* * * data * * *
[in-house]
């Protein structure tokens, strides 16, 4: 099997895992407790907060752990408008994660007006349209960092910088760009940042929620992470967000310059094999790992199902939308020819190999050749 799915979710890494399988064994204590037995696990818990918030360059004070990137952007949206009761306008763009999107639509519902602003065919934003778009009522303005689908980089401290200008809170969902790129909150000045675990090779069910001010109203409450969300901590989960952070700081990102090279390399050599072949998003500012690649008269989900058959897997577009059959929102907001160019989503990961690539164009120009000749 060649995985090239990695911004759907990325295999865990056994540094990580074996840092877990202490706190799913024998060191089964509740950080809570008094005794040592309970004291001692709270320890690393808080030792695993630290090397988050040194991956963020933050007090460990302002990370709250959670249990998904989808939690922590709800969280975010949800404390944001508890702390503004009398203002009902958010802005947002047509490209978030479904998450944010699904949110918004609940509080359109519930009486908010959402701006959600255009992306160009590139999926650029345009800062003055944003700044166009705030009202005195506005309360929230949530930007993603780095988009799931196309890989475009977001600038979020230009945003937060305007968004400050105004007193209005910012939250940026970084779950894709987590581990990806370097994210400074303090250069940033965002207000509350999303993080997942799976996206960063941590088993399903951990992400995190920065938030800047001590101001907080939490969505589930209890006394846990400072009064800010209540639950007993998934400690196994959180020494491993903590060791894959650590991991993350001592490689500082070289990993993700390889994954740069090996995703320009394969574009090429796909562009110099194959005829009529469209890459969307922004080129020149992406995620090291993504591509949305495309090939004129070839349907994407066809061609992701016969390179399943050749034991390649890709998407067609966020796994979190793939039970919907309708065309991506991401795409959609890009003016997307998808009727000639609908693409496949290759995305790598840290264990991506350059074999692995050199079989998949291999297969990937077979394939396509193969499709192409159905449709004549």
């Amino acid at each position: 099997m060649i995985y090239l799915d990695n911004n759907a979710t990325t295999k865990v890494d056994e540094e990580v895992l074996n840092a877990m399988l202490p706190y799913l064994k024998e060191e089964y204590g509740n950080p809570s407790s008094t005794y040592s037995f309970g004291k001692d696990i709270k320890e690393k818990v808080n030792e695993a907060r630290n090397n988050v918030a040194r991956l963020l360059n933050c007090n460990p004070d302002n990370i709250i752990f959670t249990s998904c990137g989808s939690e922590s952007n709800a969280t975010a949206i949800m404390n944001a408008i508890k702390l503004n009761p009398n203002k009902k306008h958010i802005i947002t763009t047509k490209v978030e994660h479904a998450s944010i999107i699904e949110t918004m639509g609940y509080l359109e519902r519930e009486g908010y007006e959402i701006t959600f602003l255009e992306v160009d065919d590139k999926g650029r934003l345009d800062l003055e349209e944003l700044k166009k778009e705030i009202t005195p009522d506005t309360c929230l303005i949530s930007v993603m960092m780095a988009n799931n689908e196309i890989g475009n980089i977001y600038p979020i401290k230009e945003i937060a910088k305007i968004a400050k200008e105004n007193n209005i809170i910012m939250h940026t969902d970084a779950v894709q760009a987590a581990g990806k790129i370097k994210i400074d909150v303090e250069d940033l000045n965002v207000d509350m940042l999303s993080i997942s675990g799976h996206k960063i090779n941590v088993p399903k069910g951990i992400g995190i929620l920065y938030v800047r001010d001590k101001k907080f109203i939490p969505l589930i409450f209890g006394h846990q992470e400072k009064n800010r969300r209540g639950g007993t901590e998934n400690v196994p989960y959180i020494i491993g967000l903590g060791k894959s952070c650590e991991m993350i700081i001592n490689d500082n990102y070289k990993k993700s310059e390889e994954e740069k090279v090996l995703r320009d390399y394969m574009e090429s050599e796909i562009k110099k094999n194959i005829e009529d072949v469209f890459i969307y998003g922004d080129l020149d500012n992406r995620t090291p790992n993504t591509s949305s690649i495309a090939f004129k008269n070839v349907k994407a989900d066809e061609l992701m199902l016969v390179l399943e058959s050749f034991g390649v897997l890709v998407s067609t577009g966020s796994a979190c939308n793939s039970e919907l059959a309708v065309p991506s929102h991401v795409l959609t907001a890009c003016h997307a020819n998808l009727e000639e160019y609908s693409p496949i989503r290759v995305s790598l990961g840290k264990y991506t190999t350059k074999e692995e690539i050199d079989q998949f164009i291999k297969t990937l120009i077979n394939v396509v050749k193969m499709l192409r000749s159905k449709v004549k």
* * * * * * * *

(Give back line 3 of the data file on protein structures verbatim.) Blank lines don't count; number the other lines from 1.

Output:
């Amino acid at each position: 099997m060649i995985y090239l799915d990695n911004n759907a979710t990325t295999k865990v890494d056994e540094e990580v895992l074996n840092a877990m399988l202490p706190y799913l064994k024998e060191e089964y204590g509740n950080p809570s407790s008094t005794y040592s037995f309970g004291k001692d696990i709270k320890e690393k818990v808080n030792e695993a907060r630290n090397n988050v918030a040194r991956l963020l360059n933050c007090n460990p004070d302002n990370i709250i752990f959670t249990s998904c990137g989808s939690e922590s952007n709800a969280t975010a949206i949800m404390n944001a408008i508890k702390l503004n009761p009398n203002k009902k306008h958010i802005i947002t763009t047509k490209v978030e994660h479904a998450s944010i999107i699904e949110t918004m639509g609940y509080l359109e519902r519930e009486g908010y007006e959402i701006t959600f602003l255009e992306v160009d065919d590139k999926g650029r934003l345009d800062l003055e349209e944003l700044k166009k778009e705030i009202t005195p009522d506005t309360c929230l303005i949530s930007v993603m960092m780095a988009n799931n689908e196309i890989g475009n980089i977001y600038p979020i401290k230009e945003i937060a910088k305007i968004a400050k200008e105004n007193n209005i809170i910012m939250h940026t969902d970084a779950v894709q760009a987590a581990g990806k790129i370097k994210i400074d909150v303090e250069d940033l000045n965002v207000d509350m940042l999303s993080i997942s675990g799976h996206k960063i090779n941590v088993p399903k069910g951990i992400g995190i929620l920065y938030v800047r001010d001590k101001k907080f109203i939490p969505l589930i409450f209890g006394h846990q992470e400072k009064n800010r969300r209540g639950g007993t901590e998934n400690v196994p989960y959180i020494i491993g967000l903590g060791k894959s952070c650590e991991m993350i700081i001592n490689d500082n990102y070289k990993k993700s310059e390889e994954e740069k090279v090996l995703r320009d390399y394969m574009e090429s050599e796909i562009k110099k094999n194959i005829e009529d072949v469209f890459i969307y998003g922004d080129l020149d500012n992406r995620t090291p790992n993504t591509s949305s690649i495309a090939f004129k008269n070839v349907k994407a989900d066809e061609l992701m199902l016969v390179l399943e058959s050749f034991g390649v897997l890709v998407s067609t577009g966020s796994a979190c939308n793939s039970e919907l059959a309708v065309p991506s929102h991401v795409l959609t907001a890009c003016h997307a020819n998808l009727e000639e160019y609908s693409p496949i989503r290759v995305s790598l990961g840290k264990y991506t190999t350059k074999e692995e690539i050199d079989q998949f164009i291999k297969t990937l120009i077979n394939v396509v050749k193969m499709l192409r000749s159905k449709v004549k």